ASID and the entire design industry is examining evolutions and changes in workplace culture, especially in the midst of a global pandemic. Our industry is built on social dynamics, connecting and working with people you know and trust.
How will our evolving culture preserve these interactive elements and help them keep up with social demands? Will teams with their own cultural values still find ways to be productive?
Jon Strassner: Haworth places a lot of value in culture at work. Can you define why this is so important?
Lynn Metz: Culture is how an organization functions and expresses itself—it’s the organization’s personality that encompasses its values, assumptions and artifacts. It creates a sense of order, continuity and commitment that permeates every aspect of the organization, from how employees interact to customer perceptions.
It can be a catalyst for employee engagement, collaboration and innovation, all of which help a business yield higher returns. Understanding an organization's culture through design can enhance an organization’s overall business goals.
Jon: Can you explain Haworth’s concept of “Competing Values Framework” and how it plays a role in design?
Lynn: The Competing Values Framework was developed initially from research conducted by University of Michigan, Ross School of Business, and was based on the major indicators of effective organizational performance. It’s based on four culture types: Compete, Collaborate, Create and Control. Each culture type has different attributes and preferred methods for work. Each culture type has different ways they collaborate and innovate. By understanding the four culture types and their competing attributes, design can empower employees to drive innovation.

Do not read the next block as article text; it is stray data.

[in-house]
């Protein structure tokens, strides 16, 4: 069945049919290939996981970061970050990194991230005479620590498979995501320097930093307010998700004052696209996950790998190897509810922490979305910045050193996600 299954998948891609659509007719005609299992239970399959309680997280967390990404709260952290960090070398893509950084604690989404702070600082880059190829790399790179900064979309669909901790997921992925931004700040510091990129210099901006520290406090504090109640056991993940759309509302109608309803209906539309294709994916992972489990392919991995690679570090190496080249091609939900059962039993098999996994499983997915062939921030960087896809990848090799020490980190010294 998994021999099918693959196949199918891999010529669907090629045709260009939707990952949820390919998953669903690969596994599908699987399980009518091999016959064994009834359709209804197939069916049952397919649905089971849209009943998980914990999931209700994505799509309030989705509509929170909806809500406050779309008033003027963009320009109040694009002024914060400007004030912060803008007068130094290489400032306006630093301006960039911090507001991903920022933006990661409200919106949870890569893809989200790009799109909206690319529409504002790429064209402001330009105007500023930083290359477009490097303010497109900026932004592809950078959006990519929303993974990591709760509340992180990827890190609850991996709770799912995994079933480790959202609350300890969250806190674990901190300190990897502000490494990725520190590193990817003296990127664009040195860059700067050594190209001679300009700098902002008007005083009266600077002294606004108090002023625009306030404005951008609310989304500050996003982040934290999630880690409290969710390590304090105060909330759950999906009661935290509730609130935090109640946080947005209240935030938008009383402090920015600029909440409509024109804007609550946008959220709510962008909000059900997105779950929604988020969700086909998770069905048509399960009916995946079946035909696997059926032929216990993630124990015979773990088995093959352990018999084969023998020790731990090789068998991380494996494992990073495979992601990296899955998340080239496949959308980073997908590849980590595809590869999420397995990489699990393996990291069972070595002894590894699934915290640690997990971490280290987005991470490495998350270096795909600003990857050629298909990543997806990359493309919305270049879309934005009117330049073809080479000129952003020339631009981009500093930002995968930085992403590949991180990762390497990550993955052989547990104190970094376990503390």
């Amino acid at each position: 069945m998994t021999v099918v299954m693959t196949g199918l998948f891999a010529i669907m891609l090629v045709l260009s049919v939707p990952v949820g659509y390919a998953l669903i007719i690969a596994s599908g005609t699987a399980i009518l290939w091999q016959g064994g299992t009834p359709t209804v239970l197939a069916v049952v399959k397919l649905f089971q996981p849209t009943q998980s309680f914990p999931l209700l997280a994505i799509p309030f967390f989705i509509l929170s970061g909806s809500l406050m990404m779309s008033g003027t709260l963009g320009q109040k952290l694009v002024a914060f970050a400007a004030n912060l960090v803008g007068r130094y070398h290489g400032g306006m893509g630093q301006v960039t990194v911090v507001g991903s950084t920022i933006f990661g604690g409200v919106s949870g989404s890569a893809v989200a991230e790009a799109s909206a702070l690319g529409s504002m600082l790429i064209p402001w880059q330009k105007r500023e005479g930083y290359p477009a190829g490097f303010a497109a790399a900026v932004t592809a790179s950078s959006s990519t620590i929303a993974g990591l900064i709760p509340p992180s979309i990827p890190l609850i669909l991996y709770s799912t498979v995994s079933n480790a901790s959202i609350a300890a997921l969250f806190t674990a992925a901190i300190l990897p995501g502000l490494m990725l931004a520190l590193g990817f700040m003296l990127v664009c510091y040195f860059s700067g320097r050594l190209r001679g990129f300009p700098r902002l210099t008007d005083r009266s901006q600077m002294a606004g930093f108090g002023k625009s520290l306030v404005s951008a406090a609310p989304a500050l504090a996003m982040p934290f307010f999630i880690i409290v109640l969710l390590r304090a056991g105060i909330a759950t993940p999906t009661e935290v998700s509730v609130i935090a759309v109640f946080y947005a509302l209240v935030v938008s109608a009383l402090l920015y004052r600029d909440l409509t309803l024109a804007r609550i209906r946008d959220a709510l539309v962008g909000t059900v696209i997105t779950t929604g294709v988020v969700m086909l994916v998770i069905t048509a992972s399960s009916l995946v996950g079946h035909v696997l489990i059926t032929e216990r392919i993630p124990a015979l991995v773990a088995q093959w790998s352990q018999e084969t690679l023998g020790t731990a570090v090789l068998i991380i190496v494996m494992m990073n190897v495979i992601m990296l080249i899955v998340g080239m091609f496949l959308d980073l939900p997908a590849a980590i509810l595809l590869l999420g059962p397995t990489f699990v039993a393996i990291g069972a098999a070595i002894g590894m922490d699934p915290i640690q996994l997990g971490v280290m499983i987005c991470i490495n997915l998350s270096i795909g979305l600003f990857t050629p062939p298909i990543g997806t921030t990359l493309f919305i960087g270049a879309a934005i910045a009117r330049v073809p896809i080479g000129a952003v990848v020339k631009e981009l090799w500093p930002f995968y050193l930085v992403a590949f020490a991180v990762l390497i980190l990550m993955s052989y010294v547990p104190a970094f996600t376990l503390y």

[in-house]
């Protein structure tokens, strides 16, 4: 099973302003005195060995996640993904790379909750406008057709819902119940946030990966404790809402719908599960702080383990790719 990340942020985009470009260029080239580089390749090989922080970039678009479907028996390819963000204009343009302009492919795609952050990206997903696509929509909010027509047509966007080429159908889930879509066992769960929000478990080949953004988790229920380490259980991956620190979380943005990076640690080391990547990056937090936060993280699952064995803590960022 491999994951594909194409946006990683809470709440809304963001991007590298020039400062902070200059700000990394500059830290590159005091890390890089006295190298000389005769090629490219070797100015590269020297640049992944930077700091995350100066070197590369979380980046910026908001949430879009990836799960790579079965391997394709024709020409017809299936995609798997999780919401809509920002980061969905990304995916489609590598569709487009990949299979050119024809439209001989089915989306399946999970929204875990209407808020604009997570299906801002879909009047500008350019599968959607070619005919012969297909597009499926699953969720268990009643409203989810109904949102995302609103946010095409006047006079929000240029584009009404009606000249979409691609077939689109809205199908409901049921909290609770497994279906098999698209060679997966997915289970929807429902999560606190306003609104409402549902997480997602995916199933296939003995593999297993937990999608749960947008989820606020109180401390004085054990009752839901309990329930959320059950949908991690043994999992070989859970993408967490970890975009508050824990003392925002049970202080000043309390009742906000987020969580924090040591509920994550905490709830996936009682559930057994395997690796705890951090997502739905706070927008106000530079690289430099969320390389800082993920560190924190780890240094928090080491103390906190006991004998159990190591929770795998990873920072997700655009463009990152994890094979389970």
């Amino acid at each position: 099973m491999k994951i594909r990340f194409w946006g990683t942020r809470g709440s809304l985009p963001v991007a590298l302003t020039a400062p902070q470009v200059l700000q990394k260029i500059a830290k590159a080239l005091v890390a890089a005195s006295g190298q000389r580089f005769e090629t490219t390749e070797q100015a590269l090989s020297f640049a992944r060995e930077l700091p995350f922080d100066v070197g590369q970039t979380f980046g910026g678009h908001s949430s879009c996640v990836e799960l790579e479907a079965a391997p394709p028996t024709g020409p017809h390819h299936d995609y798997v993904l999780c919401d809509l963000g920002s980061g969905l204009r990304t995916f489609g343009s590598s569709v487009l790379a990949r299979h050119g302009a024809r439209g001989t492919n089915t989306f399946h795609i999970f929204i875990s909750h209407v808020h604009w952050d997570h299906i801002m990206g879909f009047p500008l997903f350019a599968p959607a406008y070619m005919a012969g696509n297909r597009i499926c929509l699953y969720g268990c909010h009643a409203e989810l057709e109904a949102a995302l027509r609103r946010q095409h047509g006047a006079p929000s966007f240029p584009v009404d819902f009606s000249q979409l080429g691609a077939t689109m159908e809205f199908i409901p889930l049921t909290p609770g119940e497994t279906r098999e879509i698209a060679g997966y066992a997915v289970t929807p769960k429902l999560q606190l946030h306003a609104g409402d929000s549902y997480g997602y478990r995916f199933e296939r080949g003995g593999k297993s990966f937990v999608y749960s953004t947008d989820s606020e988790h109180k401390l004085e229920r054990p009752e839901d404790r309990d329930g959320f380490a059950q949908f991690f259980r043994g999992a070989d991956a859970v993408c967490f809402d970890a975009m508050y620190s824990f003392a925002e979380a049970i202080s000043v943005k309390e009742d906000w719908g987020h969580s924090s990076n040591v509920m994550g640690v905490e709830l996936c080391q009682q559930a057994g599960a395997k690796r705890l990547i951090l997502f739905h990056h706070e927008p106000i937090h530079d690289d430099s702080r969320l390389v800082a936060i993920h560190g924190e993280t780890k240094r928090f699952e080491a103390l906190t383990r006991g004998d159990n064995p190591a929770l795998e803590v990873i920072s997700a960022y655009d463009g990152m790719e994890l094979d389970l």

Jon: As different teams may adapt different cultures, does this mean each team needs its own unique environment?
Lynn: Understanding the different cultures is one level of defining the environment and yes, each culture should acknowledge spaces that support the way they work and collaborate so they can effectively innovate. The design should also layer in an understanding of individual workstyles and human performance. For example, other aspects of designing environments should provide for both individual and group settings—and even consider outdoor work environments for employees to do their best work.
Jon: How do you feel companies like Haworth impact another company’s culture with your workplace design approach? How does it impact your product?
Lynn: We walk the walk, so to speak. Our corporate headquarters in Holland, MI, is a demonstration of how design solutions are based on understanding our overall culture and subcultures. It’s a working lab where we have tested our research and can share our stories. Our survey tools helped us define and validate our culture and workstyles and we offer these tools to our clients.
Each client space is unique with its unique criteria for organization, facility and human performance, and we have workplace strategists that assist our clients and design firms through the design process.
Being a global company, our products are developed based on our global research and our global perspective. We have teams around the world that research trends and engage with our global clients. Our products are designed with a design criteria of flexibility, adaptability and sustainability. This criteria provides product solutions that can adapt to the various cultures and organizational goals.
One final note: In prosperous times and concerning times, both to the individual and to the organization, culture matters.
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About the Author:
Jon Strassner is ASID director of industry partnerships.